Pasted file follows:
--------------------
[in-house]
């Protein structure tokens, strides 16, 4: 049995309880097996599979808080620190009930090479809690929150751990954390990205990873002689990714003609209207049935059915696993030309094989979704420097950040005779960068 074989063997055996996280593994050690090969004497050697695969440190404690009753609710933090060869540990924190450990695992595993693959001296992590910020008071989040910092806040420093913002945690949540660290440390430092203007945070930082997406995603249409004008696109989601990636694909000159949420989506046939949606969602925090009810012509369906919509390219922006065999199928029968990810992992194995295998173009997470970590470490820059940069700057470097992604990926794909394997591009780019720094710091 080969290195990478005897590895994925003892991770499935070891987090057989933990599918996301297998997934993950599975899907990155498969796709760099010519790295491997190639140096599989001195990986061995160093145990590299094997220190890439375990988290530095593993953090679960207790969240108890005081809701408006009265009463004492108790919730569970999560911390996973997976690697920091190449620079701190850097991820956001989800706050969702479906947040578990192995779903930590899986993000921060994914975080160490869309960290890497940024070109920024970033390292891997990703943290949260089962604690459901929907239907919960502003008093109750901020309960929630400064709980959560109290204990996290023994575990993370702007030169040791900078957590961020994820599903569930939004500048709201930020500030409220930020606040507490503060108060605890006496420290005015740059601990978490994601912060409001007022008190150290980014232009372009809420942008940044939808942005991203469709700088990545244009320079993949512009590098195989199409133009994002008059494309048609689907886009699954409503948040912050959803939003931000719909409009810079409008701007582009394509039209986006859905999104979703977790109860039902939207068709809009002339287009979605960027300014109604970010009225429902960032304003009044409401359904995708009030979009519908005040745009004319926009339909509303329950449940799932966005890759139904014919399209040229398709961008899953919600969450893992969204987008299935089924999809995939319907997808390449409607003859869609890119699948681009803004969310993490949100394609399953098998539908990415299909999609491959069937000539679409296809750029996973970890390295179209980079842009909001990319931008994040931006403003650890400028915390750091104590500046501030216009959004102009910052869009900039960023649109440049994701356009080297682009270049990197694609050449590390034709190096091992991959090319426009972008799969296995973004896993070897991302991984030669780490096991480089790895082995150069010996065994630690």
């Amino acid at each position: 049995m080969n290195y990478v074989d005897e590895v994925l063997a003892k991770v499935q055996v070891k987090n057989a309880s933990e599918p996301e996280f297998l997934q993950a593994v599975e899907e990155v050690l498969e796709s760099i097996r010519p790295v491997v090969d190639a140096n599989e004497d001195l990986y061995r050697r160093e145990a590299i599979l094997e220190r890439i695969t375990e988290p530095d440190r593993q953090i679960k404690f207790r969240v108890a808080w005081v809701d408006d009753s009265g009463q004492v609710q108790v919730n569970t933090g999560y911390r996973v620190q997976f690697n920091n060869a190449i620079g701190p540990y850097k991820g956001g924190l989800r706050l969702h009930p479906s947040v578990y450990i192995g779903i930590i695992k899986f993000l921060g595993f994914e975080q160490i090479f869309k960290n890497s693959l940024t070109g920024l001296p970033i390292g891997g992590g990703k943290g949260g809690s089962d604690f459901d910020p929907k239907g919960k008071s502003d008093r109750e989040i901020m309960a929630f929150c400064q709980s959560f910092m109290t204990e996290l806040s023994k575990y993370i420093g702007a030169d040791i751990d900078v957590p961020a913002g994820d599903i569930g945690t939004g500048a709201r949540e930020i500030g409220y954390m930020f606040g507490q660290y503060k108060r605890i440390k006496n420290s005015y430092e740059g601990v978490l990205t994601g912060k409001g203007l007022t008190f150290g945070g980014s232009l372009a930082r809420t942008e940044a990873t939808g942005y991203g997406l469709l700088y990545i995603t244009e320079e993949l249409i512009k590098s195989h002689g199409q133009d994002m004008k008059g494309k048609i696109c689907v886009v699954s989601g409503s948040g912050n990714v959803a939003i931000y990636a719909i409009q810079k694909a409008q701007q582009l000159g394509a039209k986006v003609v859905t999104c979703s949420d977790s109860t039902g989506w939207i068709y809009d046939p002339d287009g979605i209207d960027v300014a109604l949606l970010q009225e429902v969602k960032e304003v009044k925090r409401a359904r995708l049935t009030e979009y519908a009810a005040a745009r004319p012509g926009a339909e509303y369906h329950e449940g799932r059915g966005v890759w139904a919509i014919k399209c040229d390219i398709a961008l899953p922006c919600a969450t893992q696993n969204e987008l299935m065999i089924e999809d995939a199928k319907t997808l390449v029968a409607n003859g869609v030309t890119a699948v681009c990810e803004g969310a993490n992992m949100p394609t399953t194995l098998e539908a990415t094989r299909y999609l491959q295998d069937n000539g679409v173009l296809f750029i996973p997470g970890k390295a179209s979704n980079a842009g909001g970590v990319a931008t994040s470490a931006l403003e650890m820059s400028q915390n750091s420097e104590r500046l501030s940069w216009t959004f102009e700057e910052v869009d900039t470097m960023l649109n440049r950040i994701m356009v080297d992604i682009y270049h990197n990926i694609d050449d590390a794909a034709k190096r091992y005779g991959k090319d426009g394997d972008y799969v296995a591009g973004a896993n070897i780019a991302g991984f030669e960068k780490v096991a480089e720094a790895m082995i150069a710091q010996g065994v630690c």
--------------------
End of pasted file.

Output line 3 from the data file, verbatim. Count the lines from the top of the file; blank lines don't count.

């Amino acid at each position: 049995m080969n290195y990478v074989d005897e590895v994925l063997a003892k991770v499935q055996v070891k987090n057989a309880s933990e599918p996301e996280f297998l997934q993950a593994v599975e899907e990155v050690l498969e796709s760099i097996r010519p790295v491997v090969d190639a140096n599989e004497d001195l990986y061995r050697r160093e145990a590299i599979l094997e220190r890439i695969t375990e988290p530095d440190r593993q953090i679960k404690f207790r969240v108890a808080w005081v809701d408006d009753s009265g009463q004492v609710q108790v919730n569970t933090g999560y911390r996973v620190q997976f690697n920091n060869a190449i620079g701190p540990y850097k991820g956001g924190l989800r706050l969702h009930p479906s947040v578990y450990i192995g779903i930590i695992k899986f993000l921060g595993f994914e975080q160490i090479f869309k960290n890497s693959l940024t070109g920024l001296p970033i390292g891997g992590g990703k943290g949260g809690s089962d604690f459901d910020p929907k239907g919960k008071s502003d008093r109750e989040i901020m309960a929630f929150c400064q709980s959560f910092m109290t204990e996290l806040s023994k575990y993370i420093g702007a030169d040791i751990d900078v957590p961020a913002g994820d599903i569930g945690t939004g500048a709201r949540e930020i500030g409220y954390m930020f606040g507490q660290y503060k108060r605890i440390k006496n420290s005015y430092e740059g601990v978490l990205t994601g912060k409001g203007l007022t008190f150290g945070g980014s232009l372009a930082r809420t942008e940044a990873t939808g942005y991203g997406l469709l700088y990545i995603t244009e320079e993949l249409i512009k590098s195989h002689g199409q133009d994002m004008k008059g494309k048609i696109c689907v886009v699954s989601g409503s948040g912050n990714v959803a939003i931000y990636a719909i409009q810079k694909a409008q701007q582009l000159g394509a039209k986006v003609v859905t999104c979703s949420d977790s109860t039902g989506w939207i068709y809009d046939p002339d287009g979605i209207d960027v300014a109604l949606l970010q009225e429902v969602k960032e304003v009044k925090r409401a359904r995708l049935t009030e979009y519908a009810a005040a745009r004319p012509g926009a339909e509303y369906h329950e449940g799932r059915g966005v890759w139904a919509i014919k399209c040229d390219i398709a961008l899953p922006c919600a969450t893992q696993n969204e987008l299935m065999i089924e999809d995939a199928k319907t997808l390449v029968a409607n003859g869609v030309t890119a699948v681009c990810e803004g969310a993490n992992m949100p394609t399953t194995l098998e539908a990415t094989r299909y999609l491959q295998d069937n000539g679409v173009l296809f750029i996973p997470g970890k390295a179209s979704n980079a842009g909001g970590v990319a931008t994040s470490a931006l403003e650890m820059s400028q915390n750091s420097e104590r500046l501030s940069w216009t959004f102009e700057e910052v869009d900039t470097m960023l649109n440049r950040i994701m356009v080297d992604i682009y270049h990197n990926i694609d050449d590390a794909a034709k190096r091992y005779g991959k090319d426009g394997d972008y799969v296995a591009g973004a896993n070897i780019a991302g991984f030669e960068k780490v096991a480089e720094a790895m082995i150069a710091q010996g065994v630690c």